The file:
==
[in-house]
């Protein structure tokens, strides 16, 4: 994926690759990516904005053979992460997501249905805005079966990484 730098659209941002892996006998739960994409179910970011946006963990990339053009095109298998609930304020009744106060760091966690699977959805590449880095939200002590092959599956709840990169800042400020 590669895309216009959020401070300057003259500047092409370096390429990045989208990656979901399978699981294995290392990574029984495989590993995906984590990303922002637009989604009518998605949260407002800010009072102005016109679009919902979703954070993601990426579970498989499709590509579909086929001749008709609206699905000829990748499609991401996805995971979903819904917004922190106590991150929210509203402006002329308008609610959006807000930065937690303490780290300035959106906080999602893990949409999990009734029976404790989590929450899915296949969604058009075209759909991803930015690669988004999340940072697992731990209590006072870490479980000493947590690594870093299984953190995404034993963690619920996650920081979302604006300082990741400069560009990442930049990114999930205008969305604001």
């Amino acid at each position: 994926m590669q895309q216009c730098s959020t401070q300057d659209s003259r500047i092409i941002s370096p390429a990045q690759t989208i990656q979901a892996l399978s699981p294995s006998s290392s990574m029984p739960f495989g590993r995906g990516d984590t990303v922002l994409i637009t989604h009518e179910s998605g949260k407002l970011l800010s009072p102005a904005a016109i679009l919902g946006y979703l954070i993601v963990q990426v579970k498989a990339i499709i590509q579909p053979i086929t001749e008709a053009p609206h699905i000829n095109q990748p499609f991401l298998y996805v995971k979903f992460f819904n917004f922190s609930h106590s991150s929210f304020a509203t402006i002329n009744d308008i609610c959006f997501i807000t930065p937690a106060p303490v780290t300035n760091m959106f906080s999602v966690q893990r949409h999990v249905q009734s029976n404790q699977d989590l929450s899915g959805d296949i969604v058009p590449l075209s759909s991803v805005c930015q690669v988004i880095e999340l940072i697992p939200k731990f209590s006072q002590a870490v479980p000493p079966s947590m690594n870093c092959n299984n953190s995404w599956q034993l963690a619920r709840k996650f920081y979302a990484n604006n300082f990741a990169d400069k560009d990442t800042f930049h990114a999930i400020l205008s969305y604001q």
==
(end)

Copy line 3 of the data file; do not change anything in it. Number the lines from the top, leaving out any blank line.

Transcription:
């Amino acid at each position: 994926m590669q895309q216009c730098s959020t401070q300057d659209s003259r500047i092409i941002s370096p390429a990045q690759t989208i990656q979901a892996l399978s699981p294995s006998s290392s990574m029984p739960f495989g590993r995906g990516d984590t990303v922002l994409i637009t989604h009518e179910s998605g949260k407002l970011l800010s009072p102005a904005a016109i679009l919902g946006y979703l954070i993601v963990q990426v579970k498989a990339i499709i590509q579909p053979i086929t001749e008709a053009p609206h699905i000829n095109q990748p499609f991401l298998y996805v995971k979903f992460f819904n917004f922190s609930h106590s991150s929210f304020a509203t402006i002329n009744d308008i609610c959006f997501i807000t930065p937690a106060p303490v780290t300035n760091m959106f906080s999602v966690q893990r949409h999990v249905q009734s029976n404790q699977d989590l929450s899915g959805d296949i969604v058009p590449l075209s759909s991803v805005c930015q690669v988004i880095e999340l940072i697992p939200k731990f209590s006072q002590a870490v479980p000493p079966s947590m690594n870093c092959n299984n953190s995404w599956q034993l963690a619920r709840k996650f920081y979302a990484n604006n300082f990741a990169d400069k560009d990442t800042f930049h990114a999930i400020l205008s969305y604001q």